Forget differences of politics or religion. The world is pretty much divided into two camps: beet haters & beet lovers. I recently started a kerfuffle on Twitter when I outed myself as a beet hater. Sure, I had my supporters ("Beets taste like dirt!") but there were also many vocal beet lovers who defended the humble Beta vulgaris with such passion that you'd think they'd all grown up on the Schrute family beet farm. Barbara from Gone Pie, I'm talking to you. ;)
But I have an announcement to make... I ate beets, and I liked them! Yes, friends, I found a recipe that turned this beet hater into, we'll say, a beet liker. I'm not in love yet, but I'm slowly warming up to them.
I found this recipe for Beet & Brown Rice Burgers in a cookbook I recently bought, Veggie Burgers Every Which Way by Lukas Volger. And now, the beet haters & beet lovers of the world can finally unite. And there will be peace on earth.
I decided on this recipe because I was looking for something that wouldn't mask the taste of beets (that would defeat the purpose) but that wouldn't hit me over the head with it either. I mean, I'm not going to dive in and start eating borscht or anything crazy like that. The recipe was pretty easy, after sauteing a chopped red onion in some olive oil, you add 3 shredded beets to the pan with 1/2 tsp. salt, cover, and cook for about 10 minutes, until the beet softens. Then you add 1 Tbsp. of red wine vinegar and mix thoroughly.
You then add this beet mixture to a mixing bowl with: 1 1/2 cups cooked red or black beans (I used red) that have been coarsely mashed, 1 cup cooked brown rice, 2 Tbsp. chopped fresh parsley, and black pepper to taste. Then you form your burger patties, and cook them in olive oil over high heat, so that you get a nice char on the outside, which will help keep the patties together.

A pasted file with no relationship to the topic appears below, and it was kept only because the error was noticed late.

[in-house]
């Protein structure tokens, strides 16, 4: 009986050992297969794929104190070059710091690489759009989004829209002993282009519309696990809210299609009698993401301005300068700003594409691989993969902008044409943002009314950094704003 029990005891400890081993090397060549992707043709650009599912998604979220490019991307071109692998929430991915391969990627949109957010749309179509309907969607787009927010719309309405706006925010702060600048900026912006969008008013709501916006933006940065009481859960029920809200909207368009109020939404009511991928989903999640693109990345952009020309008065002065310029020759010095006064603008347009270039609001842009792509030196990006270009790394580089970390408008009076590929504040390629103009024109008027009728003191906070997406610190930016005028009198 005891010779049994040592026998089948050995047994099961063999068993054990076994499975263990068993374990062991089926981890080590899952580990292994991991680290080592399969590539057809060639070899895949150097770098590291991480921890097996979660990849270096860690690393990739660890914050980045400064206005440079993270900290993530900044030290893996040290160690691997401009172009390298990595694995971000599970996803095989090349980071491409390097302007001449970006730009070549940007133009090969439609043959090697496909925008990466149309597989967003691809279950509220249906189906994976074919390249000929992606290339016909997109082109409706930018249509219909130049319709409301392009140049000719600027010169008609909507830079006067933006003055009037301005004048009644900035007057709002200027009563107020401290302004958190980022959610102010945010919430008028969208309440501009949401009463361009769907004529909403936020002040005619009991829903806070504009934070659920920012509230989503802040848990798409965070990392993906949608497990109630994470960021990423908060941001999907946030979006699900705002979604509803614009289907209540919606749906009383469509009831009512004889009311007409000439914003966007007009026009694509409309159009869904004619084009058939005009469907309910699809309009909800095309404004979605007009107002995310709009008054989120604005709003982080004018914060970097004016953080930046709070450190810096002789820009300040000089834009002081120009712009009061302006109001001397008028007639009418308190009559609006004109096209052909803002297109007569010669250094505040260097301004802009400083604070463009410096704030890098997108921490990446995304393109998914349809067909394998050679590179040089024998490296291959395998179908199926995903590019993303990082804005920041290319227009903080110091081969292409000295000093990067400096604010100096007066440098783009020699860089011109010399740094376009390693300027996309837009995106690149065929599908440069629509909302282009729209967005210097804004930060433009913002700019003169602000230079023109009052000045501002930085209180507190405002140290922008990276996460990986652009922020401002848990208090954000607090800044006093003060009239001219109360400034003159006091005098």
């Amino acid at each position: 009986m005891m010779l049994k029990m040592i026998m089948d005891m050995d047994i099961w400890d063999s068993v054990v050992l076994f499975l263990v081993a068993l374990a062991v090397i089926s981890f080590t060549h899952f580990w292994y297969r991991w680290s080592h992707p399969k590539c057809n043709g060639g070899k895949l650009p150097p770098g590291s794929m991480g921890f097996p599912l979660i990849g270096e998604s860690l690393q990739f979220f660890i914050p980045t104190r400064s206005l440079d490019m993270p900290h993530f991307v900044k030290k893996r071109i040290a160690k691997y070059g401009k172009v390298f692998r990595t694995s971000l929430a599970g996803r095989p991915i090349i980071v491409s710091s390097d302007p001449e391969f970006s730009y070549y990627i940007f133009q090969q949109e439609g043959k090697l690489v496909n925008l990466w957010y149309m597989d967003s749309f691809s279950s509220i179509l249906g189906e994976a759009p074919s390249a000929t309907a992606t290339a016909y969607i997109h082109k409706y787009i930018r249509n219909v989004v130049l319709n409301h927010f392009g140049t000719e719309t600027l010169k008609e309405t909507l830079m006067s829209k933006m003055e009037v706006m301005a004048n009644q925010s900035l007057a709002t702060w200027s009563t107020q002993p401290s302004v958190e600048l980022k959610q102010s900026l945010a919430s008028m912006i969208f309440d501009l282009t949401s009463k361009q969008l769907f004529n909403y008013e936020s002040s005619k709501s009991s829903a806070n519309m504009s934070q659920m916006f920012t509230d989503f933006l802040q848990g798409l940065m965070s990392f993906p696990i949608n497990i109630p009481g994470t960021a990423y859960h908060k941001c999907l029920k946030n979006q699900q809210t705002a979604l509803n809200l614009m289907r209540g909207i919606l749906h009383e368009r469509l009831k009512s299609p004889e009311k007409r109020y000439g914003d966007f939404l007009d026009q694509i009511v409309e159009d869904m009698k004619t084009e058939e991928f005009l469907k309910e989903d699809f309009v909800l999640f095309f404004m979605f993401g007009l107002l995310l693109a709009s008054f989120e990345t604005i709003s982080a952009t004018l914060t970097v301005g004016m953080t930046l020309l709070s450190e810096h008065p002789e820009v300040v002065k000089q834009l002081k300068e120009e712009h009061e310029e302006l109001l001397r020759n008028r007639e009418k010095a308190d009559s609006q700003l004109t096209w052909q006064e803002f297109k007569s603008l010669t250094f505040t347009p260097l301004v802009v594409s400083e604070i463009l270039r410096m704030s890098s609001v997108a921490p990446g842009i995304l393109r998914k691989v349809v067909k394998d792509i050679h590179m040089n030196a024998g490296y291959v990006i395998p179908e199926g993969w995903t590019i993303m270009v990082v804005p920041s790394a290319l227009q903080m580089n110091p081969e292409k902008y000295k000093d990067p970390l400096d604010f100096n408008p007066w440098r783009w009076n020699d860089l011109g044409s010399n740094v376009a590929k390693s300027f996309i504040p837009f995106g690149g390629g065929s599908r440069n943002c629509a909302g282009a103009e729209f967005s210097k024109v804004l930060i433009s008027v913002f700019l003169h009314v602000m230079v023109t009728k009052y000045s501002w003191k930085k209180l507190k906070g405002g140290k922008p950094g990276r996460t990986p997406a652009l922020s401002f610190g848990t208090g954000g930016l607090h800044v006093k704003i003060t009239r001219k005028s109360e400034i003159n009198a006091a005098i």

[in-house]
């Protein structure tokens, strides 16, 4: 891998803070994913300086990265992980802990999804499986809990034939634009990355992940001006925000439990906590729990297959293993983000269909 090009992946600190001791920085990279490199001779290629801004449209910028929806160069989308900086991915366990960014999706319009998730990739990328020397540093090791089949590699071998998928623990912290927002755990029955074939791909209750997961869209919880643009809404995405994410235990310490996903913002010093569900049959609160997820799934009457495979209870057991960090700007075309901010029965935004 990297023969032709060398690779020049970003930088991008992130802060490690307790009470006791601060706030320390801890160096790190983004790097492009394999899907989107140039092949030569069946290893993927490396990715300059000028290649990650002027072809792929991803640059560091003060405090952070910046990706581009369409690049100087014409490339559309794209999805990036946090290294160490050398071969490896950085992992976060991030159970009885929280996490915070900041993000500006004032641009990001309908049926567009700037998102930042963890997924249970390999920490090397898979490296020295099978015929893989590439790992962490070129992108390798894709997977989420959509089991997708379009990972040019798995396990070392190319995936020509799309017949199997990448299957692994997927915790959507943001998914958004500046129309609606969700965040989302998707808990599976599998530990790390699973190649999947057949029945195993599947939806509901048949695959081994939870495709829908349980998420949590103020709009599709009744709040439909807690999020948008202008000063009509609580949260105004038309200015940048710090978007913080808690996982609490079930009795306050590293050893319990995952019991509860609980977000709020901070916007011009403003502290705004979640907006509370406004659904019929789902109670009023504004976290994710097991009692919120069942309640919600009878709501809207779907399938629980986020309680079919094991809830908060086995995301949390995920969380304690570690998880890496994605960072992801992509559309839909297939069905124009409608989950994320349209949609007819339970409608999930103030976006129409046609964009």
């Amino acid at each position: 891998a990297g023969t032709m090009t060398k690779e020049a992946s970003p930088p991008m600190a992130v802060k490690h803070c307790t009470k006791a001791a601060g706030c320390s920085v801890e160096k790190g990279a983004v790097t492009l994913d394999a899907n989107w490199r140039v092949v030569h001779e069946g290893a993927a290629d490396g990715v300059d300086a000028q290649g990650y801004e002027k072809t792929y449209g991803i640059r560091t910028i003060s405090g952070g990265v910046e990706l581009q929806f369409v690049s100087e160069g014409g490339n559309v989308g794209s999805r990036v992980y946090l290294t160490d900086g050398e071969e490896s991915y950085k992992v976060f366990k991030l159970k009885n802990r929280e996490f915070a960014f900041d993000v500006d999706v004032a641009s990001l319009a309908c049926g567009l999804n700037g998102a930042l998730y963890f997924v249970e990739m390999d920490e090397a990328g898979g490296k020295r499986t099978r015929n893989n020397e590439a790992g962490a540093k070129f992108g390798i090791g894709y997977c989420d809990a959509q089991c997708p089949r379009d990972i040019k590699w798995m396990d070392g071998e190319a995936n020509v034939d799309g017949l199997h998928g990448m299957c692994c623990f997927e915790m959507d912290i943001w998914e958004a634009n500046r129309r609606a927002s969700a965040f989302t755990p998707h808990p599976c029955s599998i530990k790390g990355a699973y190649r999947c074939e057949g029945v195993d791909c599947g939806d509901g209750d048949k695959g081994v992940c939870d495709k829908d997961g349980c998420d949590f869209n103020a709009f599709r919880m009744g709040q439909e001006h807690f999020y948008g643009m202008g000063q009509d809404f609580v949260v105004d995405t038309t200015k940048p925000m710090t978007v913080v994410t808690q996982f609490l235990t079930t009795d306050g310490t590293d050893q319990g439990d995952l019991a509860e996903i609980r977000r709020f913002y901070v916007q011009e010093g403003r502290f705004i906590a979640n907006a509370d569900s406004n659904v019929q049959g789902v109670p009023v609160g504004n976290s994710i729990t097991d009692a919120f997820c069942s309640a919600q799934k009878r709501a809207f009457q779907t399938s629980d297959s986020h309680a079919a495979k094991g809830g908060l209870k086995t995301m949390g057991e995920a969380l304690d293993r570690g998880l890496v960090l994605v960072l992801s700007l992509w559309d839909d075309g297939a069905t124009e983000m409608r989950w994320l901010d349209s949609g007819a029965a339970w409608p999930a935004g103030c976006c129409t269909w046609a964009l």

This looks disturbingly like raw meat. But I swear, there are no dead animals in here!
My red "meat" burgers.
I decided to caramelize some shallots (sliced into thin rounds, cooked in olive oil & sprinkled with just a little brown sugar until crispy brown) to go on top of these burgers, and also made some wasabi mayo (just some wasabi paste mixed into Vegenaise, you can make this as sinus-clearing as you like), and I thought these flavors really complemented the beet burgers in a fantastic way. I could definitely taste the earthy beet flavor, but it really blended harmoniously with everything else. (Notice I said "earthy" instead of "dirt-like.")
They were really good veggie burgers, despite the fact that they were a little hard to keep together. I've mentioned in the past how much I hate mushy veggie burgers, but these weren't mushy, they just didn't hold together quite as much as I would like. I might up the mashed bean to other ingredients ratio, or experiment with some different binders, next time I make these, and I will definitely make them again. If only just so I can say that I'm now a member of the beet-eaters club.